The Supreme Court on Thursday restrained Italian ambassador Daniele Mancini from leaving the country while also issuing notices to the Republic of Italy (through its ambassador) and the two Italian marines accused of the murder of two Indian fishermen.
A bench headed by Chief Justice of India Altamas Kabir said Mancini — who had assured the court that the marines, Massimiliano Lattore and Salvatore Girone, would return if they were allowed to go home for the elections — could not leave India till the next hearing on Monday (March 18).
“Issue a notice to Daniele Mancini in view of the affidavit given by him on February 9. He shall not leave India without the permission of this court,” it ordered, acting on an external affairs ministry affidavit.
The ministry later informed Mancini about the court notice. “The ambassador heard us and accepted the notice,” government sources said.
The SC had on February 22 allowed the marines to go home for four weeks, in Mancini’s custody. Under its direction, they were to return on March 22.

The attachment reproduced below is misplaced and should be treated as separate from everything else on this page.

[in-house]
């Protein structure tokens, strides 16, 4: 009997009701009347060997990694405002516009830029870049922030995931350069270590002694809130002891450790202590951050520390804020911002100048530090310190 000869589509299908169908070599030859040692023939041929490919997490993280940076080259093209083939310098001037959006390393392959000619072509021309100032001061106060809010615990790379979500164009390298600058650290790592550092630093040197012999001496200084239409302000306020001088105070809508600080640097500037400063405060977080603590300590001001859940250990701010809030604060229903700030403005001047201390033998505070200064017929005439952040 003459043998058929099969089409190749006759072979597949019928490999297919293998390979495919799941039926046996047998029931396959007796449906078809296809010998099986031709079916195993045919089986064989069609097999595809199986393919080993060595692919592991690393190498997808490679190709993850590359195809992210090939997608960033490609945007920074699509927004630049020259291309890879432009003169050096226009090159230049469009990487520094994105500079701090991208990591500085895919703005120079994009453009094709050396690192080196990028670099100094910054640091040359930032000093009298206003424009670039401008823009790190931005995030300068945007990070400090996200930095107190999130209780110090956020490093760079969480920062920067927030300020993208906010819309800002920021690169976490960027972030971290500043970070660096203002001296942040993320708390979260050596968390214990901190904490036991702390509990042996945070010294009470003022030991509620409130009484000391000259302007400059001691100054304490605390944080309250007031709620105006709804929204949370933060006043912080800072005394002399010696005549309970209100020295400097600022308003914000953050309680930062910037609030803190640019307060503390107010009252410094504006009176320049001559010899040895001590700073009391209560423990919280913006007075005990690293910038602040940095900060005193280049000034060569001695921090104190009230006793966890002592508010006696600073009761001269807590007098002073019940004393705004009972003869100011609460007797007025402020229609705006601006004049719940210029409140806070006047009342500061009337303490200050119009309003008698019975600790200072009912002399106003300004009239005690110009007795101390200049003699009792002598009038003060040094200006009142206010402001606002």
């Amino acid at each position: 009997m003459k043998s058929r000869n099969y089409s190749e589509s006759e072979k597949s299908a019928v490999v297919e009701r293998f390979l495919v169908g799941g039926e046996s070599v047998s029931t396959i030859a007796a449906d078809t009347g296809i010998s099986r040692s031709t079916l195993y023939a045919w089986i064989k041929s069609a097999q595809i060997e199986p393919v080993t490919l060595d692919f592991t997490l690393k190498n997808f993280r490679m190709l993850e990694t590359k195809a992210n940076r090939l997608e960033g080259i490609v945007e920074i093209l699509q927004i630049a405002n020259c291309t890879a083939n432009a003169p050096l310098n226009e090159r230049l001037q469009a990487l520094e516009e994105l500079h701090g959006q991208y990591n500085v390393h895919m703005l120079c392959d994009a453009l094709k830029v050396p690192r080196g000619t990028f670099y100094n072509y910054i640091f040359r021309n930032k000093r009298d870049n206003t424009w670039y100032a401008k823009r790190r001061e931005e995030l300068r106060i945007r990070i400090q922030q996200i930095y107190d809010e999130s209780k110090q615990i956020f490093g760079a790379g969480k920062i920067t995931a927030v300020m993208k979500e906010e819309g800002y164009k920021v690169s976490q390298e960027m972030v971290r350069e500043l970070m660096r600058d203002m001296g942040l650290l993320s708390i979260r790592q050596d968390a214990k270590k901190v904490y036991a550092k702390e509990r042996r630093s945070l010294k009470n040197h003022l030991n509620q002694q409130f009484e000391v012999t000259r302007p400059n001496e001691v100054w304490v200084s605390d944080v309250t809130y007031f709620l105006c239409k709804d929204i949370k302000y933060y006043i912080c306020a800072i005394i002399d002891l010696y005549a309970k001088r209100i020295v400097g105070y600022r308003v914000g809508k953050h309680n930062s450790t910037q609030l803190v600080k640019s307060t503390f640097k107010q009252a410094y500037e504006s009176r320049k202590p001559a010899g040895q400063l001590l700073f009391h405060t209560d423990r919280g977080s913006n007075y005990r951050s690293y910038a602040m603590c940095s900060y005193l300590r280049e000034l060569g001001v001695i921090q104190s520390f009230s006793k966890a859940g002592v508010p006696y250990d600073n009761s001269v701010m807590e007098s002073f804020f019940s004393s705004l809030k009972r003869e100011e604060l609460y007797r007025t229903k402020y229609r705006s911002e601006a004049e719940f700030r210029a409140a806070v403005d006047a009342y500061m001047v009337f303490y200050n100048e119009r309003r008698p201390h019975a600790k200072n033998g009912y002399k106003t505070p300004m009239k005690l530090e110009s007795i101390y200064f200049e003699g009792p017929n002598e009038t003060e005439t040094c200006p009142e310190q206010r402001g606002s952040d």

However, on March 11, a note-verbale was received from the Italian embassy saying the two would not be coming back and that Italy had requested the government of India to set up a meeting at a diplomatic level to reach an amicable solution to the matter, under the UN Convention on the Law of the Sea.
In court, attorney general GE Vahanvati submitted that Italy's refusal to send the marines back was a breach of undertaking given to the highest court of the land.
He also placed before the bench the MEA's affidavit, which doesn't seek action against anybody and only gives an update on developments.
The marines were on board the Italian vessel Enrica Lexie when they shot and killed two fishermen off the Kerala coast on February 15 last year.
They say they mistook the fishermen for pirates.